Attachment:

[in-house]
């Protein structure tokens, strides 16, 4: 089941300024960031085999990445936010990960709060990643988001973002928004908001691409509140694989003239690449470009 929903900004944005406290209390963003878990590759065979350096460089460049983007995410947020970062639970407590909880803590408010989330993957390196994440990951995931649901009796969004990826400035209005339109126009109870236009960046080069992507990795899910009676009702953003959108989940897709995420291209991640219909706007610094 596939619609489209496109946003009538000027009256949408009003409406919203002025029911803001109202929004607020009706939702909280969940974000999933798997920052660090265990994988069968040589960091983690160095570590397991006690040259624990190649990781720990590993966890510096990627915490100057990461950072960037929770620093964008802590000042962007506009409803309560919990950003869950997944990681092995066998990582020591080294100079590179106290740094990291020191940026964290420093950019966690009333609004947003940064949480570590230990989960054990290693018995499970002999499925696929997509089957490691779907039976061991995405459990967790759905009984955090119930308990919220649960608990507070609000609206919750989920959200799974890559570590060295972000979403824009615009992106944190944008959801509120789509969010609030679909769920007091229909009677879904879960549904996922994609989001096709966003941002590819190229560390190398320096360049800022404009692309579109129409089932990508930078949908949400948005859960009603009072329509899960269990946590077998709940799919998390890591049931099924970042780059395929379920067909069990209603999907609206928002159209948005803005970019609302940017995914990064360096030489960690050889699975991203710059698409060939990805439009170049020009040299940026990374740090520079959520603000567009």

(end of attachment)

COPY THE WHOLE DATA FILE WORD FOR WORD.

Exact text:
[in-house]
């Protein structure tokens, strides 16, 4: 089941300024960031085999990445936010990960709060990643988001973002928004908001691409509140694989003239690449470009 929903900004944005406290209390963003878990590759065979350096460089460049983007995410947020970062639970407590909880803590408010989330993957390196994440990951995931649901009796969004990826400035209005339109126009109870236009960046080069992507990795899910009676009702953003959108989940897709995420291209991640219909706007610094 596939619609489209496109946003009538000027009256949408009003409406919203002025029911803001109202929004607020009706939702909280969940974000999933798997920052660090265990994988069968040589960091983690160095570590397991006690040259624990190649990781720990590993966890510096990627915490100057990461950072960037929770620093964008802590000042962007506009409803309560919990950003869950997944990681092995066998990582020591080294100079590179106290740094990291020191940026964290420093950019966690009333609004947003940064949480570590230990989960054990290693018995499970002999499925696929997509089957490691779907039976061991995405459990967790759905009984955090119930308990919220649960608990507070609000609206919750989920959200799974890559570590060295972000979403824009615009992106944190944008959801509120789509969010609030679909769920007091229909009677879904879960549904996922994609989001096709966003941002590819190229560390190398320096360049800022404009692309579109129409089932990508930078949908949400948005859960009603009072329509899960269990946590077998709940799919998390890591049931099924970042780059395929379920067909069990209603999907609206928002159209948005803005970019609302940017995914990064360096030489960690050889699975991203710059698409060939990805439009170049020009040299940026990374740090520079959520603000567009």